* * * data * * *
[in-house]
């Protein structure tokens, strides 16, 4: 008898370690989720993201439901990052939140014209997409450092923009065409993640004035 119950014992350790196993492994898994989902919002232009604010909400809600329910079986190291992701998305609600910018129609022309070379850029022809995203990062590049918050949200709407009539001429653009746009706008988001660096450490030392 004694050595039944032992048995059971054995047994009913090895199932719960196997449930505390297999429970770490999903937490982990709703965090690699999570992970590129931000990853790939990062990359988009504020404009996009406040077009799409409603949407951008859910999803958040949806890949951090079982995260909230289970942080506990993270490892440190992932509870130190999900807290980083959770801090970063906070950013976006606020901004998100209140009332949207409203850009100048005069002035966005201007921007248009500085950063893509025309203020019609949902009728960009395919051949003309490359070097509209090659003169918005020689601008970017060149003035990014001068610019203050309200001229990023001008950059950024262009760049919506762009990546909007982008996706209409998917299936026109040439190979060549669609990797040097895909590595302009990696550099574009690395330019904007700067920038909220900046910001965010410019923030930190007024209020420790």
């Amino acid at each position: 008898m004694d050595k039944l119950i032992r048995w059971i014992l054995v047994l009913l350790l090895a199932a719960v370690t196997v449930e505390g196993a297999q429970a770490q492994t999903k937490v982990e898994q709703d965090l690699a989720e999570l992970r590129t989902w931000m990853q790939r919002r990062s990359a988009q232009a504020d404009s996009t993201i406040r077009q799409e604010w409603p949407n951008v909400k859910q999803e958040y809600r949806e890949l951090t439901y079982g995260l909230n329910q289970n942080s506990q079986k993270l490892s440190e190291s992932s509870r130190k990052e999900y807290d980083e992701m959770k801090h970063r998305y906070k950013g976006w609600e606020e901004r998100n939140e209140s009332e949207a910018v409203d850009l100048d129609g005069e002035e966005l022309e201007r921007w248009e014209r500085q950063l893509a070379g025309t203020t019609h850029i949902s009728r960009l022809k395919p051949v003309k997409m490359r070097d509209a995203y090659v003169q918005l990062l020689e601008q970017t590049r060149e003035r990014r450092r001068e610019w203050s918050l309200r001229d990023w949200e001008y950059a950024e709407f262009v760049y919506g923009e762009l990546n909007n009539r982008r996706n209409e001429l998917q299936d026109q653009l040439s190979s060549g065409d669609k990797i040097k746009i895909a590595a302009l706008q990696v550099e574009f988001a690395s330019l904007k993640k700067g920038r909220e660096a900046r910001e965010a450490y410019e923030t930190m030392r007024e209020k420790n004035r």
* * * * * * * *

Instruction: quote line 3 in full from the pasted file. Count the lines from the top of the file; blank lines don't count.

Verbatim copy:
């Amino acid at each position: 008898m004694d050595k039944l119950i032992r048995w059971i014992l054995v047994l009913l350790l090895a199932a719960v370690t196997v449930e505390g196993a297999q429970a770490q492994t999903k937490v982990e898994q709703d965090l690699a989720e999570l992970r590129t989902w931000m990853q790939r919002r990062s990359a988009q232009a504020d404009s996009t993201i406040r077009q799409e604010w409603p949407n951008v909400k859910q999803e958040y809600r949806e890949l951090t439901y079982g995260l909230n329910q289970n942080s506990q079986k993270l490892s440190e190291s992932s509870r130190k990052e999900y807290d980083e992701m959770k801090h970063r998305y906070k950013g976006w609600e606020e901004r998100n939140e209140s009332e949207a910018v409203d850009l100048d129609g005069e002035e966005l022309e201007r921007w248009e014209r500085q950063l893509a070379g025309t203020t019609h850029i949902s009728r960009l022809k395919p051949v003309k997409m490359r070097d509209a995203y090659v003169q918005l990062l020689e601008q970017t590049r060149e003035r990014r450092r001068e610019w203050s918050l309200r001229d990023w949200e001008y950059a950024e709407f262009v760049y919506g923009e762009l990546n909007n009539r982008r996706n209409e001429l998917q299936d026109q653009l040439s190979s060549g065409d669609k990797i040097k746009i895909a590595a302009l706008q990696v550099e574009f988001a690395s330019l904007k993640k700067g920038r909220e660096a900046r910001e965010a450490y410019e923030t930190m030392r007024e209020k420790n004035r």